How to Add an Air Source to your Hot Tub – Step by Step Guide
With the increase in electricity prices all over the world, we’re all looking for alternative ways to heat our hot tubs. Air Source Heat Pumps are a great way to reduce the cost of your hot tub and allow you to keep using them even after the utility price hikes.
Don’t decommission your hot tub because of the fuel price rise, make it “price hike proof” with an Air Source Heat Pump.
In this article, I will go through step by step the things you need to do in order to fit an air source to your own hot tub.
The first thing that I must stress is that you are going to invalidate any manufacturer’s warranty on your hot tub in doing this.
That said, to be honest, if you can fit one of these yourself, you don’t need your manufacturer’s warranty as you can service it yourself!
The Myths around Hot Tubs and Air Source Heat Pumps
I want to deal with some of the myths surrounding air source heat pumps and the use on hot tubs.
Myth number 1 – they don’t work and it is not possible. Wrong! I have fitted one to my own tub and it 100% works.
Myth number 2 – they don’t get up to 40C or 102F – Wrong again! They certainly do!
Myth number 3 – you have to buy the air source to match your Spa Pack manufacturer – wrong! I have a Balboa system on my own and a Comfortline Heat Pump. I also fitted a Comfortline to my friend’s Gecko system so that is two of the top manufacturers that I know work 100%
Myth number 4 – you get an error code on your Topside control unit. Wrong! The topside has no idea you are fitting an air source unless you are using the one from the same manufacturer (which are expensive!)
Myth number 5 – you can’t power the Air Source from the Spa Pack. Wrong! Whilst you do not take power from the Spa Pack, you can easily tap into the main power block on your Spa Pack to provide a loop out to power the Air Source.
Myth number 6 – you need new electrics. Wrong! If you are removing the electrical heater (just unplug it from the spa pack, takes 5 seconds) then you don’t need new electrics as the air source will not draw more than the Spa Pack heater. If you are not sure, you can check with an electrician.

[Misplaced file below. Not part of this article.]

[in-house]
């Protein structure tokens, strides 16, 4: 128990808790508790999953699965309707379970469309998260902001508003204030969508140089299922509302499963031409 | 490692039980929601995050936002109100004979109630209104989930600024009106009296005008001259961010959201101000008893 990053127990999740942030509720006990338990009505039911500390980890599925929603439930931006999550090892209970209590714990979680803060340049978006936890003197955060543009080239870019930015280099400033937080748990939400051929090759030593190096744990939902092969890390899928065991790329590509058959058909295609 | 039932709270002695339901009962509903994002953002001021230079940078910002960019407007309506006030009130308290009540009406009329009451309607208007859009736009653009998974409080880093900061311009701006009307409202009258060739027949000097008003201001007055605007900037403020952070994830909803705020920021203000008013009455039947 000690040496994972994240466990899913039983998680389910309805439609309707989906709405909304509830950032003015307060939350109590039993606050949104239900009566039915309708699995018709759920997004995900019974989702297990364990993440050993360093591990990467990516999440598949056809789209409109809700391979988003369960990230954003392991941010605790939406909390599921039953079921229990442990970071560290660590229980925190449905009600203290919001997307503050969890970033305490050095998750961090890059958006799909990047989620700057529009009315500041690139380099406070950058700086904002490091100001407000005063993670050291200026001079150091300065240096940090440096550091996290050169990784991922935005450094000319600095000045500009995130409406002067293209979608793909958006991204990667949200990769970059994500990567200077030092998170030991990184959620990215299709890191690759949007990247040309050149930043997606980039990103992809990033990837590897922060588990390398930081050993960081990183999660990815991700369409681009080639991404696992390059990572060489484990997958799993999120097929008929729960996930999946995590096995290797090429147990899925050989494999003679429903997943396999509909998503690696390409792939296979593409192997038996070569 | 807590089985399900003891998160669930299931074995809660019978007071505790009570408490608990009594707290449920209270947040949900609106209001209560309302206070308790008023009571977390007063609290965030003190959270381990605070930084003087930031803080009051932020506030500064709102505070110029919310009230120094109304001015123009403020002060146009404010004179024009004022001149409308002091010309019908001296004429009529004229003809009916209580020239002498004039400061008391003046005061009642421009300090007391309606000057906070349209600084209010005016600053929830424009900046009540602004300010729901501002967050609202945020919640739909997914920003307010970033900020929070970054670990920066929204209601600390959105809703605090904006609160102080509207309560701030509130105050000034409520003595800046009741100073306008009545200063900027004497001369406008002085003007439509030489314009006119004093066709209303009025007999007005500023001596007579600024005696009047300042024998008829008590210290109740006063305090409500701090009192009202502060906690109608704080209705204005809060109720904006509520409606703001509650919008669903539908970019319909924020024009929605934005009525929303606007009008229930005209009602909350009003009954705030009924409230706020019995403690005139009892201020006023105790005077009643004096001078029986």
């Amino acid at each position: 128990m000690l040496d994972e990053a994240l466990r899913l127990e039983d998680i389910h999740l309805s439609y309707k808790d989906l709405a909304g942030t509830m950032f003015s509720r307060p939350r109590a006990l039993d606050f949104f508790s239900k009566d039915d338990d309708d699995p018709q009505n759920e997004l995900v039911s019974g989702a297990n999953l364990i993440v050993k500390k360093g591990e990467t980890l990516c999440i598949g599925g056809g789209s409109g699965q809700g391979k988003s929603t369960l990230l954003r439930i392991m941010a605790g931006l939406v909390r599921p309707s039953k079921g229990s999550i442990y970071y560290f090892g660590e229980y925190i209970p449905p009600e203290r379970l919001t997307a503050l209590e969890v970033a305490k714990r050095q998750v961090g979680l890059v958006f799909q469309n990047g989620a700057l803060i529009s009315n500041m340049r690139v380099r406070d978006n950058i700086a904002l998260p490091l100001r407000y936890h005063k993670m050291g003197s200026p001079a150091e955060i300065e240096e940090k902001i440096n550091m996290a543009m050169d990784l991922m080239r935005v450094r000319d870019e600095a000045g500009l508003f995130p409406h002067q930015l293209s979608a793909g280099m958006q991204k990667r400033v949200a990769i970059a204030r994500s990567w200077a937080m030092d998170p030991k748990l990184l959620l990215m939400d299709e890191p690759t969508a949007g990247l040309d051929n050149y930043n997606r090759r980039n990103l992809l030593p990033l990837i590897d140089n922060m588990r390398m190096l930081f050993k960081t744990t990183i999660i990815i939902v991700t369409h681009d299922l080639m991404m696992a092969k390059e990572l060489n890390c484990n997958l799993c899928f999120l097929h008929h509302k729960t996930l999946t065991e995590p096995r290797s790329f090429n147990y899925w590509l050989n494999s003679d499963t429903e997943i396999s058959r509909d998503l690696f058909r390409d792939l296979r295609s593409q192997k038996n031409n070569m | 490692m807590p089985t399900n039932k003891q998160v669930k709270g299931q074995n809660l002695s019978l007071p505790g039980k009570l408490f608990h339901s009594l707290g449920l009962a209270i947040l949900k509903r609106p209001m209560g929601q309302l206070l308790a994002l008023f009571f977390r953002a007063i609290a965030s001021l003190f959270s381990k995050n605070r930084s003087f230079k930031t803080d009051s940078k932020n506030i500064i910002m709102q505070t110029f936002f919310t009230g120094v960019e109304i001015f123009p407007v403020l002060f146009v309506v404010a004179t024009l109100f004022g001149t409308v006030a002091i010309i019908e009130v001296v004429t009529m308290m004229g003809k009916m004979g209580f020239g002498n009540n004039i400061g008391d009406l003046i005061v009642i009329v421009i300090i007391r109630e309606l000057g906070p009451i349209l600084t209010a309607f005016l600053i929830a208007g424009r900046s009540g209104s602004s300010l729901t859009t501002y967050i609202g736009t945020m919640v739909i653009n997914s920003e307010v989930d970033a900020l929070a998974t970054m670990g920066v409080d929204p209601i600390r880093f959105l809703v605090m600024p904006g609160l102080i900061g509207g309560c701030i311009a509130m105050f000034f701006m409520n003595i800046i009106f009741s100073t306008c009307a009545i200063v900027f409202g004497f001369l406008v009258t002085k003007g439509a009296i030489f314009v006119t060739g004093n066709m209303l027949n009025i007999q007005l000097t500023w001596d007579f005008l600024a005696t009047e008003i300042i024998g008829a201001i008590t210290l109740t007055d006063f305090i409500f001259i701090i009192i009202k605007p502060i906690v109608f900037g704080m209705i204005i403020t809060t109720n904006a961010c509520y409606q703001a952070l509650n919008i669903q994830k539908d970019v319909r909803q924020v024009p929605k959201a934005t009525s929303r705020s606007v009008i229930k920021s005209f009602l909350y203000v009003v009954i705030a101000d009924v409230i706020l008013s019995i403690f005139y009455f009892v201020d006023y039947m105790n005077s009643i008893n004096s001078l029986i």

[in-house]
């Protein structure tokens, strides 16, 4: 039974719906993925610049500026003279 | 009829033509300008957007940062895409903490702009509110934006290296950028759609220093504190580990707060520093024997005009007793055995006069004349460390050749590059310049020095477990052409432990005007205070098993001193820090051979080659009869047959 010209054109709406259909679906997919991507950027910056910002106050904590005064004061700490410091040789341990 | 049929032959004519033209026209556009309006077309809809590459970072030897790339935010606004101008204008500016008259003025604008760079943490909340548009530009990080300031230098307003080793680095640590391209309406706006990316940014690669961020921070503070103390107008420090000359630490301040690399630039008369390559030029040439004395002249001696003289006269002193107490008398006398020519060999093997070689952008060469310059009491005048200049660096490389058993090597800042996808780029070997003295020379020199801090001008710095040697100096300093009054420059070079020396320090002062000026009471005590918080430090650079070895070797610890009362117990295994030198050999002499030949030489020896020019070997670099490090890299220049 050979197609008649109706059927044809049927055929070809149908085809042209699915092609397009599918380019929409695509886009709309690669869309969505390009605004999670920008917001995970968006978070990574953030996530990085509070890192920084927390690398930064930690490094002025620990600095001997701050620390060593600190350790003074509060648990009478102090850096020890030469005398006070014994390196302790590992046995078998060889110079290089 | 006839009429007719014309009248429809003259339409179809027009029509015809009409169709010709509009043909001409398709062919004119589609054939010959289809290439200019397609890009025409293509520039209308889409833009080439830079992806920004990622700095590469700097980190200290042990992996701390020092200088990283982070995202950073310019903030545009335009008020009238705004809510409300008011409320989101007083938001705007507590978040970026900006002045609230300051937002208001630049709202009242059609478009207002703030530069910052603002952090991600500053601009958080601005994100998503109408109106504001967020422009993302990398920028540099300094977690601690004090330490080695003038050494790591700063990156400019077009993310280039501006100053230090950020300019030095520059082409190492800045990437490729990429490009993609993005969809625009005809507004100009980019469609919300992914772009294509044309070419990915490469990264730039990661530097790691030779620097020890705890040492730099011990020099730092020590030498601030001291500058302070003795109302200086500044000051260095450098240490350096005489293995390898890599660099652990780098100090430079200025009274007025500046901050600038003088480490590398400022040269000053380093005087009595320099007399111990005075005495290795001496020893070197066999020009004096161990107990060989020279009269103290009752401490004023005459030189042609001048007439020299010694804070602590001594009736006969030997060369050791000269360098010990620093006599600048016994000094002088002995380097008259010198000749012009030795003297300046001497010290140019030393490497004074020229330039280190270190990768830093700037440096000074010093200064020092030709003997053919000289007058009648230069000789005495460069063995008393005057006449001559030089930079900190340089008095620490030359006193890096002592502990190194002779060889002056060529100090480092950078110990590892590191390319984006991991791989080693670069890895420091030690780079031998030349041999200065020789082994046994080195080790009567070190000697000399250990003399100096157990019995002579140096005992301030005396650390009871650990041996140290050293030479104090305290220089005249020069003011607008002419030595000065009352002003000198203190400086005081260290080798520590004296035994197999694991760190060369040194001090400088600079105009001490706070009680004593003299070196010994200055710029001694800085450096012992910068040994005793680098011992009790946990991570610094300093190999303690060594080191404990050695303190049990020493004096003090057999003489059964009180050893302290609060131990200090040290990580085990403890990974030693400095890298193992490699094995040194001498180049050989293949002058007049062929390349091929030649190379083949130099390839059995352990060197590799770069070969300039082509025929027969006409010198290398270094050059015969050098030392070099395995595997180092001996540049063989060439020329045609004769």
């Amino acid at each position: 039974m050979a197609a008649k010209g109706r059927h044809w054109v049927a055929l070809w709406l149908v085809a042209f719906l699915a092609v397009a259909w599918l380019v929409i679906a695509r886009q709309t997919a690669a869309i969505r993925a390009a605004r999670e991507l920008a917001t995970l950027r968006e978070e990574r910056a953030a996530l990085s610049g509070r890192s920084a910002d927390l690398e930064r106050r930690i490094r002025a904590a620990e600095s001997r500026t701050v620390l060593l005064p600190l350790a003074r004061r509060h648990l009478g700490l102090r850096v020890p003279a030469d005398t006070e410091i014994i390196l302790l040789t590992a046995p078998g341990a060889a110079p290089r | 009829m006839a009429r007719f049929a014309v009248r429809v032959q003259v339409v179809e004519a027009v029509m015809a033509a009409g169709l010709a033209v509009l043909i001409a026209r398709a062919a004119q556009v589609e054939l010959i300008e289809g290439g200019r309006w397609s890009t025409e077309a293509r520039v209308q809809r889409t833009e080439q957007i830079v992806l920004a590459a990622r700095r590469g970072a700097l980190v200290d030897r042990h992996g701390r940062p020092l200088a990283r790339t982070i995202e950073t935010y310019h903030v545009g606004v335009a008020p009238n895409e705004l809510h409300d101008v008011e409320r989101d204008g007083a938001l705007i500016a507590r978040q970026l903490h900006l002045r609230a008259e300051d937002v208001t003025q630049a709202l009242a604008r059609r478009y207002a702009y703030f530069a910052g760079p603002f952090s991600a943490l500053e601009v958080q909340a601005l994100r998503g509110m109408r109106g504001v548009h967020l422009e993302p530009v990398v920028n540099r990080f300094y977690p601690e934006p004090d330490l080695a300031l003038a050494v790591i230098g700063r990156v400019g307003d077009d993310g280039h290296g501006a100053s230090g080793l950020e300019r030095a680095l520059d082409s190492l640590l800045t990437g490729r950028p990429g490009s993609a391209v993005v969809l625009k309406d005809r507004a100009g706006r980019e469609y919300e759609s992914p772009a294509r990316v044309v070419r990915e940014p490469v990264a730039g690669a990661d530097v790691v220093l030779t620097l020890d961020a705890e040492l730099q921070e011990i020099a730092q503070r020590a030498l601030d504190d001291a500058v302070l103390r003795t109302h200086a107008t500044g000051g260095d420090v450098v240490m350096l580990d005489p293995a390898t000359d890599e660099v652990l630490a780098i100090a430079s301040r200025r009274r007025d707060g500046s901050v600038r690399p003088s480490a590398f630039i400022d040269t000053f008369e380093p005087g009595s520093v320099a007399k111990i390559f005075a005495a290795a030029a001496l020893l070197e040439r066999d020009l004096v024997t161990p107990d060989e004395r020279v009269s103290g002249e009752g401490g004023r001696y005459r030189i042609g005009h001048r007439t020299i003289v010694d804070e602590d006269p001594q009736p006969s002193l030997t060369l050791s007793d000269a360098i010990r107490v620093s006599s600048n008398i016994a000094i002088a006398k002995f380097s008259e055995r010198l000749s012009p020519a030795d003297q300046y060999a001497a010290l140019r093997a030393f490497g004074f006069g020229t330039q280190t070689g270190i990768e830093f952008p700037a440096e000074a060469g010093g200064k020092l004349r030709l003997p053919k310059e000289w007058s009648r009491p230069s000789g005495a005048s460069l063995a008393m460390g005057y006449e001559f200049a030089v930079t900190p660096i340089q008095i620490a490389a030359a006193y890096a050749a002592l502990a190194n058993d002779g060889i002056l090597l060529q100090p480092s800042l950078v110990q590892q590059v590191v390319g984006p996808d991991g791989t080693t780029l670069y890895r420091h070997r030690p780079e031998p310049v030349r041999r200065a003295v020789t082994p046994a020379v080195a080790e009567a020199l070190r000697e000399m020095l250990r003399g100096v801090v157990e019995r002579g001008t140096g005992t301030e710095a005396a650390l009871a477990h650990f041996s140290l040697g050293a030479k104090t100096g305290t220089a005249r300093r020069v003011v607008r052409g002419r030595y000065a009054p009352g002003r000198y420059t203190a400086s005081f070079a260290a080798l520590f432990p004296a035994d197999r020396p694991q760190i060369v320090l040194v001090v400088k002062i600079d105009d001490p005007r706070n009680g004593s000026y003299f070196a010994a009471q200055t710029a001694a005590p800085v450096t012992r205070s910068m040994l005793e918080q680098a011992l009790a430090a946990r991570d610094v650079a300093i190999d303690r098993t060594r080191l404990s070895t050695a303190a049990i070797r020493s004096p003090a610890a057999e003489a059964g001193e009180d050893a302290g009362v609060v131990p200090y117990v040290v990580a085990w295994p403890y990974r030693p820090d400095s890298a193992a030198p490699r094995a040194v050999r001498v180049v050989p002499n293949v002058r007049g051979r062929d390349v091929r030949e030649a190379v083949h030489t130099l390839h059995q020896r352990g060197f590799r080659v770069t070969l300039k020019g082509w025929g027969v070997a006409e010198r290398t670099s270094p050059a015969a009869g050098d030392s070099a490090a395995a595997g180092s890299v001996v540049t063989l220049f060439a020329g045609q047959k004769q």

With the myths out of the way, let’s get started on how we fit these.
Selecting the right Air Source Heat Pump
There are lots of models available for Air Source Heat Pumps – personally, I have a Comfortline on my own Hot Tub. I bought it because it was cheap. I could have got an “all singing all dancing” heat pump but this fitted my needs, it was cheap and it is fantastic. Saves me a whole bunch of money too.
You can also see above the models in my store – really well priced too!
Select the right “Connection Kit” for your Air Source.
To make things easy, I have put together connection kits to enable you to have all the parts you need to connect an air source to your existing tub. I have three options so measure up the pipes you need as detailed in this article, then you can select the one that meets your needs. Then, select either “regular”, “large” or Extra Large” connection kits. The difference is the amount of pipe and connections you will need.
Selecting a Suitable Location for your Air Source
Now, you need to choose a location for your Air Source. It needs to have good air flow all around it so it cannot be encased, covered, underground or up against a wall. It needs roughly 20-30cm all the way around and 2m in front of the fan. Different manufacturers have different guidelines but this is a rough idea for you.
They are not particularly noisy units in general.
You also do not want to be too far away from your tub. Remember, you are adding lengths of pipe to your pump so the flow rates will drop on your circulation. I would try and keep within 5m of your tub if at all possible. Any further, you may need to upgrade your circulation pump to a larger one.
The Location installed
Deciding on a Pipe Run
The next step is to decide on the route the pipe is going to take to and from the hot tub. If you are not laying your pipes on the ground, make sure you support them. Also, try and keep the amount of bends and twists to a minimum.